The first big test of the Fed’s latest phase of monetary stimulus (a.k.a. QE2) begins, well, now.
The jury’s still out on the final verdict, but for the moment the disinflation momentum of the summer remains nipped in the bud. But it’s a precarious stability. As of yesterday, the implied inflation rate based on the yield spread between the nominal and inflation-indexed 10-year Treasuries was just under 2%. That’s down a bit from last week. Should we be concerned that a new downturn in the expected pace of inflation is coming? Yes, or at least that’s the fear, even if it’s not obvious that this is destiny. Indeed, the Fed is working overtime to prevent this outcome and so the odds are low that we’ll see a revival in the disinflation trend. But low odds aren’t zero odds.
The key factors that keep the risk of disinflation/deflation alive are the usual suspects that have been with us all along: lots of debt weighing on the economy and sluggish growth. The good news is that the economic news has been modestly brighter recently.
Retail sales for October, for instance, perked up by a better-than-expected 1.2% vs. September, led by a 5% surge in auto purchases. That translates into a gain in retail sales by more than 7% on a year-over-year basis, a sign that the economy is recovering. Job growth last month also surprised on the upside, with nonfarm payrolls rising by a net 159,000 in October, the best month since April.
But it’s too soon to sleep easy. For starters, the inflation outlook in the Treasury market has, for the moment, topped out at just over 2% and is again slipping. It’s too soon to say if that’s just statistical noise in an otherwise stable state, or the start of another decline.
Keeping investors on edge about what happens next is the revival of contagion fears regarding debt worries in Europe. The latest concern is Ireland, which is struggling to manage its mountain of red ink. “There is so much uncertainty” surrounding the Irish debt situation, John Stopford, head of fixed income at Investec AM, tells Reuters today. “It is making a speculative decision on political decisions. We need a lot more clarity on how this is going to work out over the next five years.”
Adding to investor anxiety at the moment are reports that China’s prepared to fight rising inflation in its economy by raising interest rates. In turn, that raises concerns for the pace of growth in the global economy, which has relied heavily on emerging markets. “China coming back with tightening talk is making the market nervous again,” opines Nader Naeimi, a Sydney-based strategist at AMP Capital Investors Ltd. “All the fears are back over China going too far, and what that will do to growth in the region. It’s giving investors the excuse to lock in profits,” he explains via Bloomberg.
Contagion worries on the global stage are very much front and center again, warns Bruce McCain in the investment department at Key Private Bank in Cleveland. As he advises in today’s Wall Street Journal: “All of this is raising the question about how sustainable this economic expansion is from here, both in the U.S. and globally. The fact that we have run stocks up since June just leaves the market open to the normal anxieties about whether we have come too far too fast.”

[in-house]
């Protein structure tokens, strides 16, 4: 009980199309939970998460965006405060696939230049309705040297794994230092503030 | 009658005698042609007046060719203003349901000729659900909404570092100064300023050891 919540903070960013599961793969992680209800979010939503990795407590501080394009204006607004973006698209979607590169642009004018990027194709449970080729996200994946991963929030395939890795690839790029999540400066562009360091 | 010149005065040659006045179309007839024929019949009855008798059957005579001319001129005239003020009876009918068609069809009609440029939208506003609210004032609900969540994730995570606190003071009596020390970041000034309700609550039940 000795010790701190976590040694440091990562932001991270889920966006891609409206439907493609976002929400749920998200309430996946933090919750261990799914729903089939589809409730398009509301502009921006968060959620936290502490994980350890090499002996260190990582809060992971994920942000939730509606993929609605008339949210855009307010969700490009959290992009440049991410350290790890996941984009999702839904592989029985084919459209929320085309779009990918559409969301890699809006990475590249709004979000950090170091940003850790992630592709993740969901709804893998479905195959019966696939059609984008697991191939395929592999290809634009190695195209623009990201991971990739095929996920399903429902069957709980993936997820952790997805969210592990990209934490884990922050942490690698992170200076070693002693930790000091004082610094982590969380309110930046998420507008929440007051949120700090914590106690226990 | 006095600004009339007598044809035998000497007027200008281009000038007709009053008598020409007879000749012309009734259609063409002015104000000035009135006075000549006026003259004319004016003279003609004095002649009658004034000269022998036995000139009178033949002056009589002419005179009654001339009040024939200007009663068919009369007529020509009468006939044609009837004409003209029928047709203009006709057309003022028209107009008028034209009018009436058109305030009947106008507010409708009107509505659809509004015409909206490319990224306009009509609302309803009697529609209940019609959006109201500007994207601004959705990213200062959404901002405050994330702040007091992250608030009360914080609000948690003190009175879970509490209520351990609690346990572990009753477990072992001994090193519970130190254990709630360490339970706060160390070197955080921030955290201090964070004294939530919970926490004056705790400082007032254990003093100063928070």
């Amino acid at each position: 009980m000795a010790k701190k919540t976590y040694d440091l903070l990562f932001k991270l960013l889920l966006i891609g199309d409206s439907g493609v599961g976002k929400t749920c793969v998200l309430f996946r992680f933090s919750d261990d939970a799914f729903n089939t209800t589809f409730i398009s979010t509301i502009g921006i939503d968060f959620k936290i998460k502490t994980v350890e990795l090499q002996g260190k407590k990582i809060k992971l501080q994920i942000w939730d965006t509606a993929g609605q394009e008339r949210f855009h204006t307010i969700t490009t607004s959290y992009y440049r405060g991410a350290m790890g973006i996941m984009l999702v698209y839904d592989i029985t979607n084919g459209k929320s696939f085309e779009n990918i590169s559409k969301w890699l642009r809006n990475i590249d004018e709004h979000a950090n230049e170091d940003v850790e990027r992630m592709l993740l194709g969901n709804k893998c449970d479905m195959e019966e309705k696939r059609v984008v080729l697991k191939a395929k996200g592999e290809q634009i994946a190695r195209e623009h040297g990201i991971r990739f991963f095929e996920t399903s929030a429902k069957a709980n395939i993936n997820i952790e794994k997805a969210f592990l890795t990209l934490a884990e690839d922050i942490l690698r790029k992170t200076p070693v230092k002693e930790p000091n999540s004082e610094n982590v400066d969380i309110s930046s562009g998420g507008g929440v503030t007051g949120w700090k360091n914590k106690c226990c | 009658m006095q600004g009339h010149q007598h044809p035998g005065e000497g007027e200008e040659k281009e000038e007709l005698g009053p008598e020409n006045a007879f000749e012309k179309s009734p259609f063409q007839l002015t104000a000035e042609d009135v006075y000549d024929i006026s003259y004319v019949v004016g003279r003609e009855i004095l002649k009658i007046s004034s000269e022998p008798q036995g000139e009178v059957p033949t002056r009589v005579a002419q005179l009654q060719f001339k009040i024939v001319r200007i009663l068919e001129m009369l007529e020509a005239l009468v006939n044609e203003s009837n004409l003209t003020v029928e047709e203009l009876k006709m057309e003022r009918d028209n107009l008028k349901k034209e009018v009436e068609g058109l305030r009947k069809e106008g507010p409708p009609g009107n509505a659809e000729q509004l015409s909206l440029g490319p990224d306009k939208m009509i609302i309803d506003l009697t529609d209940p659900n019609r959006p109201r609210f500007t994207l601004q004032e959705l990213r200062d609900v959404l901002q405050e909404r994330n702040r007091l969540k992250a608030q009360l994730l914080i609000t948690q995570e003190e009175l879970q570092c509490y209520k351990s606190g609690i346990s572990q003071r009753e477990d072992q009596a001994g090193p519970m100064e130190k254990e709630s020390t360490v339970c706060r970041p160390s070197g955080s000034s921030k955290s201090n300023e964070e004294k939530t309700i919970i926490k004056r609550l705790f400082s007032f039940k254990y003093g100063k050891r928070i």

Indeed, U.S. stocks and commodity prices tumbled yesterday. Another sign that the global appetite for risk is waning is the dollar’s strength this month. The U.S. Dollar Index has climbed more than 3% so far in November. That’s surprising, given all the chatter that the Fed’s QE2 is destined to weaken the greenback.
Make no mistake: the U.S. economy is at a delicate point. The economy is on the mend, but it’s a weak revival. It’s picked up some speed in the last few months, although that’s notable primarily because the imminent risk of a new recession has faded. That’s quite a bit different than saying that the growth outlook has radically improved. Meantime, even the minimal improvement is vulnerable.
All bets are off if the disinflation trend picks up a new head of steam. That’s unlikely, at least based on current data. But in a world burdened with a heavy debt load, weak growth, and wobbly optimism on the macro outlook, it’s premature to assume that the future is clear. In fact, the Philadelphia Fed’s newly published fourth-quarter survey of 43 economic forecasters reminds that there’s still plenty of anxiety about the strength of the economic recovery:
The pace of recovery in output and employment in the U.S. economy looks a little slower now than it did three months ago, according to 43 forecasters surveyed by the Federal Reserve Bank of Philadelphia…The forecasters also predict weaker recovery in the labor market.
Sure, there’s an encouraging history of central banking’s use of quantitative easing to juice economies in recent history around the world, according to a report the St. Louis Fed. But the only thing that matters now: the real-time numbers in the economic reports. As usual, they drip out slowly, one statistic at a time.
It’s going to be a long winter…again.